Size: 104,4 MB
Label: Angel Air
1. Broken Little PIeces - 4:53
2. Can't Yer Catch? - 3:30
3. Alive Another Day - 3:43
4. Afraid To Make A Friend - 4:57
5. It Wasn't Meant To Be - 4:03
6. Travellin' - 2:31
7. One For The Road - 3:59
8. Cool Breeze - 3:15
9. Axe Me Another (Don't Lose Your Head) - 3:35
10. The Watcher Laments - 3:54
11. Not Tonight - 6:01
JOE JAMMER, MITCH MITCHELL, JOHN GUSTAFSON, JOHHNY COMMAND, JEAN ROUSSEL, BROTHER JAMES
Welcome to the fascinating world of Joe Jammer – the bona fide musician who owes his career almost entirely to Led Zeppelin, his nickname to Zep’s Jimmy Page, and his formidable guitar skills to guitar lessons from an early age – courtesy of Joe’s dad!
Joe Jammer was born Joe Wright on Chicago’s south side. Jimmy Page gave him the nickname because Joe used to jam a lot at the time. But a fair bit happened before that moment! Thanks to Joe’s father insisting that his son had better learn to play an instrument, Joe soon displayed considerable talent and got paid to play at the shockingly young age of only 12! By the age of 16 he was roadying for Jimi Hendrix, by the age of 17 he was working for The Who, and by the age of 18 he was working for Led Zeppelin – primarily as Jimmy Page’s guitar technician. Not bad… not bad at all!
So impressed were Led Zep that upon advice of Page, Joe Jammer was urged to re-locate to London (where Page would take him under his personal wing). That date was November 1969. Pretty soon Jammer managed to establish himself as a very sought-after session musician, working with the likes of Mick Jagger, Ringo Starr and Jerry Lee Lewis to name but a few. Oh, and ironically it was also in London that Jammer came to appreciate good ole Chicago blues… life works in mysterious ways indeed.
Initially signed to EMI, Jammer released a solo album called BAD NEWS in 1973. Far from receiving bad news, Jammer received the good news that his record label had so much faith in him, not only did they agree to let him lose on the vocals, but they also agreed to pay the studio costs for his next album, HEADWAY.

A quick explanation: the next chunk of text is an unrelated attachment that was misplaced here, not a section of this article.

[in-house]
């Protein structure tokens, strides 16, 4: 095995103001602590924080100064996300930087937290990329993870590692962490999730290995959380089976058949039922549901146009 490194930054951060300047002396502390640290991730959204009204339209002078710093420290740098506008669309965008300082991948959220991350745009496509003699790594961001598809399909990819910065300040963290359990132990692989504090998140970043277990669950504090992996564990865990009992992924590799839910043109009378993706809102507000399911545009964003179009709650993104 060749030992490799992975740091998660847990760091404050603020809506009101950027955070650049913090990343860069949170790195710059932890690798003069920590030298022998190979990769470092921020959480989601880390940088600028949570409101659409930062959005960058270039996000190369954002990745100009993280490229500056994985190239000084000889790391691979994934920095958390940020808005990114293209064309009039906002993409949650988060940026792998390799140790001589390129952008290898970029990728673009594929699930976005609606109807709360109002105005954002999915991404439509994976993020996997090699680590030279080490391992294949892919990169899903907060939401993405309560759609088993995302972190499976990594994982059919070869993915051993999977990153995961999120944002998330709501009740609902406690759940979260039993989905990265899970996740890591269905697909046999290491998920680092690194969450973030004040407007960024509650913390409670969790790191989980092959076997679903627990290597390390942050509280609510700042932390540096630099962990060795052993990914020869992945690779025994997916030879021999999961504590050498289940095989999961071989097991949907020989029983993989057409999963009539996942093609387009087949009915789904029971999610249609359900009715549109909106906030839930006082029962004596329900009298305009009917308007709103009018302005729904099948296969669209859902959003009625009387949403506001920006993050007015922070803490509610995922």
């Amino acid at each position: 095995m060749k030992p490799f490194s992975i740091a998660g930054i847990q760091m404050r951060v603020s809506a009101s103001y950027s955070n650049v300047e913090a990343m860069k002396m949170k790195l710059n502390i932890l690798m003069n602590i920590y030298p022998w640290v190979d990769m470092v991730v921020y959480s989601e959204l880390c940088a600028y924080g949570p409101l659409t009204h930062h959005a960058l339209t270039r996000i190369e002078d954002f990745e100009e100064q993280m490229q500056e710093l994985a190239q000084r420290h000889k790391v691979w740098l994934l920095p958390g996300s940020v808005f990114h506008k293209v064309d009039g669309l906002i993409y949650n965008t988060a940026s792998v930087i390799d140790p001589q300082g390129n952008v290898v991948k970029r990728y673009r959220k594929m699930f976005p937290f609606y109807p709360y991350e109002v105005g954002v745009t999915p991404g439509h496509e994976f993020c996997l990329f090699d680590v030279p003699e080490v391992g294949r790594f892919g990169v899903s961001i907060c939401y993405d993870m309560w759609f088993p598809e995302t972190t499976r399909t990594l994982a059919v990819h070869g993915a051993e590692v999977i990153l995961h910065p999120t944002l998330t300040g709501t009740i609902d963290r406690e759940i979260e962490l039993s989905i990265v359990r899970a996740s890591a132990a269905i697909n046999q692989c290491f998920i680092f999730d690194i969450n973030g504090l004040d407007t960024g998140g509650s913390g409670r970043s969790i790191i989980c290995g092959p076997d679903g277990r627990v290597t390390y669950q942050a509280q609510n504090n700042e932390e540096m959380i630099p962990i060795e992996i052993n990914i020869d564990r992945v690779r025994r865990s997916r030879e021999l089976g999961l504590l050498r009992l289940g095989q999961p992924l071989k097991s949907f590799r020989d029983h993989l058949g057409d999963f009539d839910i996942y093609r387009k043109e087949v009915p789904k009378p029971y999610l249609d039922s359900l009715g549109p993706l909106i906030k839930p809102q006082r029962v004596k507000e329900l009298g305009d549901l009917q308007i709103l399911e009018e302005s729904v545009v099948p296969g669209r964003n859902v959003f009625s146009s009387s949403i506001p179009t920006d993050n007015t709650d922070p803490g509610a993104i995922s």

The session musician on the album read like a who’s who in the rock firmament: Mitch Mitchell (who had played with the Jimi Hendrix Experience) features on drums, John Gustafson (Roxy Music) features on bass, Johnny Contardo (Sha Na Na) features on vocals, Fitzroy ‘Brother’ James added an African touch on percussions, and Jean Roussell, the first black session musician to make it rich in London, added a distinct funk vibe on his keyboards. The gang is rounded up by Poli Palmer on flute. Though as good as it sounds (and HEADWAY does sound very good), the album never saw the light of day until now! A promo tour for the album was hampered by visa problems that Jammer suddenly found himself confronted with. During a two-week show in Germany, Jammer found out that he was not allowed back in the UK as his visa had expired, and in the end nothing was sorted out. So it was back to the States. Without main man Joe Jammer in tow, EMI lost interest in promoting HEADWAY and shelved it. It was only after Jammer’s mum died a few years ago that he came across old recordings of the doomed album while clearing out her flat… and this time round he took it to the one and only Angel Air Records label for re-issue. Voila! Did I mention that life works in mysterious ways?
The album’s eleven spanking tracks sound as crisp and energetic as ever, with a very strong funk vibe throughout. Listeners won’t be disappointed.
Opener ‘Broken Little Pieces’ layers on rhythm and groove and flows smoothly - the combination of vocals and instruments complimenting each other to the max. ‘Can’t Yer Catch?’ is more rock-orientated, albeit blues-rock. We get an absolute smoothie with ‘Alive Another Day’, it’s a composition that would serve a movie soundtrack well. The slick sounding ‘Afraid To Make A Friend’ is in a similar vein – it’s less funky, instead its slow-paced jazzy ambience spells lounge club chic and sophistication.
We’re touching organic ground again on ‘It Wasn’t Meant To Be’, a number interspersed with dynamic guitar riffs. The raw stonking groove of ‘Travellin’ and the funky wah-wah sounds of ‘Cool Breeze’ make for an uplifting experience, while the tongue-in-cheek ‘One For The Road’ embraces more classical rock vibes.
‘The Watcher Laments’ pays homage to super-fly 70’s funk rock, fragmented by exquisite rhythm arrangements yet executed in an effortless flowing manner. ‘Not Tonight’ can best be described as a sonic odyssey that owes more to psychedelic and folk-infused rock – it’s dreamlike composition invites you to glide along imaginary clouds, only occasionally interrupted by thunder in the guise of Jammer’s fine solo work. The unusually titled ‘Axe Me Another (Don’t Lose Your Head)’ sounds as unusual as the song’s title. It’s free-floating and experimental jazz-funk rhythm may not turn this into a very danceable number, nonetheless there’s enough going on here to lose yourself into!
And there you have it. Another Angel Air gem that can be appreciated and enjoyed forty years after its initial recording!